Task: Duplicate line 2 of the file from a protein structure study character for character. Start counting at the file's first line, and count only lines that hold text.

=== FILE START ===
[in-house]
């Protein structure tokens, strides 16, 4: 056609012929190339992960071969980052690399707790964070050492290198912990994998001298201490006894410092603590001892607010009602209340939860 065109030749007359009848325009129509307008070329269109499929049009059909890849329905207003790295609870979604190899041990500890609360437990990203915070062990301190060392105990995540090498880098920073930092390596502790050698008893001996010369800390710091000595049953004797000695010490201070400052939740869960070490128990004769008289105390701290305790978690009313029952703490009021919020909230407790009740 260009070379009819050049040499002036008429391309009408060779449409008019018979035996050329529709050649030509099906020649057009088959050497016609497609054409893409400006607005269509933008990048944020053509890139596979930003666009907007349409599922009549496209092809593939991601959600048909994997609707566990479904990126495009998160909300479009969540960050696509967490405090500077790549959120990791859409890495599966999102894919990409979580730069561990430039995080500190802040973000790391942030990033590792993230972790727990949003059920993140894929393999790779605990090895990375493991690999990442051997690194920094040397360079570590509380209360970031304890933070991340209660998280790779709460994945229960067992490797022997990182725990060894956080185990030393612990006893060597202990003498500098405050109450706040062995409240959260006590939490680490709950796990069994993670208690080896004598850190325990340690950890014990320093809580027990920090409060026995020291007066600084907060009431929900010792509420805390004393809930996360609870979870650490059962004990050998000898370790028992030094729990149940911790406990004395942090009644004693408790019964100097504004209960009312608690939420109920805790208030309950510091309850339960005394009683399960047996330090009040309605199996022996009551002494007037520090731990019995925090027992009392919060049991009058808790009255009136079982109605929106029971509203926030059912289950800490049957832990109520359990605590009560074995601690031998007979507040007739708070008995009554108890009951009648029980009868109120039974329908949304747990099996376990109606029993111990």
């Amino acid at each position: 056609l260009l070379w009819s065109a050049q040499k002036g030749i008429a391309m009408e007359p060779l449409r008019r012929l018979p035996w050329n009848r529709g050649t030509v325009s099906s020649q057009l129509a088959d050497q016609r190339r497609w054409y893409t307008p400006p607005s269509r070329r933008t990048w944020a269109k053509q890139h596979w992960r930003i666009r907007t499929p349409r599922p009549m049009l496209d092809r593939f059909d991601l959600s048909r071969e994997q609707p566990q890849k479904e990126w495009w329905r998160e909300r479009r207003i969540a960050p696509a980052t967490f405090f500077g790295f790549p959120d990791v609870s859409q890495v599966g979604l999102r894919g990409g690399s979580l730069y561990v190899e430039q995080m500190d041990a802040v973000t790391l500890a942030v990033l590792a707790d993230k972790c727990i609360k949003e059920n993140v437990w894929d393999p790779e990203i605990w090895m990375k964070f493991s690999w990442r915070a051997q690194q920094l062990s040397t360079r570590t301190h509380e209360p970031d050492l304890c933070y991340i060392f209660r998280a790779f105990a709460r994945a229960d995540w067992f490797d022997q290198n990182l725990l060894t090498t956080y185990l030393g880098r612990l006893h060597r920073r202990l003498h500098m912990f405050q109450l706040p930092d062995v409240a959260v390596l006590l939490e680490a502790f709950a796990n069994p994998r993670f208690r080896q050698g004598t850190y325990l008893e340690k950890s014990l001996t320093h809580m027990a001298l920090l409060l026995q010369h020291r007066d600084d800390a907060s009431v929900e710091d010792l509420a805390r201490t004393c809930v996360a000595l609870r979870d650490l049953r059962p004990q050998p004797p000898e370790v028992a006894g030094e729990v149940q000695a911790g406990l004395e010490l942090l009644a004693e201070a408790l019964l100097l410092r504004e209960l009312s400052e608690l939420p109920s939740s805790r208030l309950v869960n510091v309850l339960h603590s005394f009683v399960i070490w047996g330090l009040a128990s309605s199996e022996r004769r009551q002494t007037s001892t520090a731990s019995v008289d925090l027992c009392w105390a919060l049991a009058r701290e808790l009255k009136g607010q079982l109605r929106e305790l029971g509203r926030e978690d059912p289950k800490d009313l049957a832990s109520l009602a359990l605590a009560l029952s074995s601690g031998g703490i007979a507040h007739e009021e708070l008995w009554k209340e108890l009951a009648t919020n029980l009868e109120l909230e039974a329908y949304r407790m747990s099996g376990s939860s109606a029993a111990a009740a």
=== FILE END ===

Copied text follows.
């Protein structure tokens, strides 16, 4: 056609012929190339992960071969980052690399707790964070050492290198912990994998001298201490006894410092603590001892607010009602209340939860 065109030749007359009848325009129509307008070329269109499929049009059909890849329905207003790295609870979604190899041990500890609360437990990203915070062990301190060392105990995540090498880098920073930092390596502790050698008893001996010369800390710091000595049953004797000695010490201070400052939740869960070490128990004769008289105390701290305790978690009313029952703490009021919020909230407790009740 260009070379009819050049040499002036008429391309009408060779449409008019018979035996050329529709050649030509099906020649057009088959050497016609497609054409893409400006607005269509933008990048944020053509890139596979930003666009907007349409599922009549496209092809593939991601959600048909994997609707566990479904990126495009998160909300479009969540960050696509967490405090500077790549959120990791859409890495599966999102894919990409979580730069561990430039995080500190802040973000790391942030990033590792993230972790727990949003059920993140894929393999790779605990090895990375493991690999990442051997690194920094040397360079570590509380209360970031304890933070991340209660998280790779709460994945229960067992490797022997990182725990060894956080185990030393612990006893060597202990003498500098405050109450706040062995409240959260006590939490680490709950796990069994993670208690080896004598850190325990340690950890014990320093809580027990920090409060026995020291007066600084907060009431929900010792509420805390004393809930996360609870979870650490059962004990050998000898370790028992030094729990149940911790406990004395942090009644004693408790019964100097504004209960009312608690939420109920805790208030309950510091309850339960005394009683399960047996330090009040309605199996022996009551002494007037520090731990019995925090027992009392919060049991009058808790009255009136079982109605929106029971509203926030059912289950800490049957832990109520359990605590009560074995601690031998007979507040007739708070008995009554108890009951009648029980009868109120039974329908949304747990099996376990109606029993111990």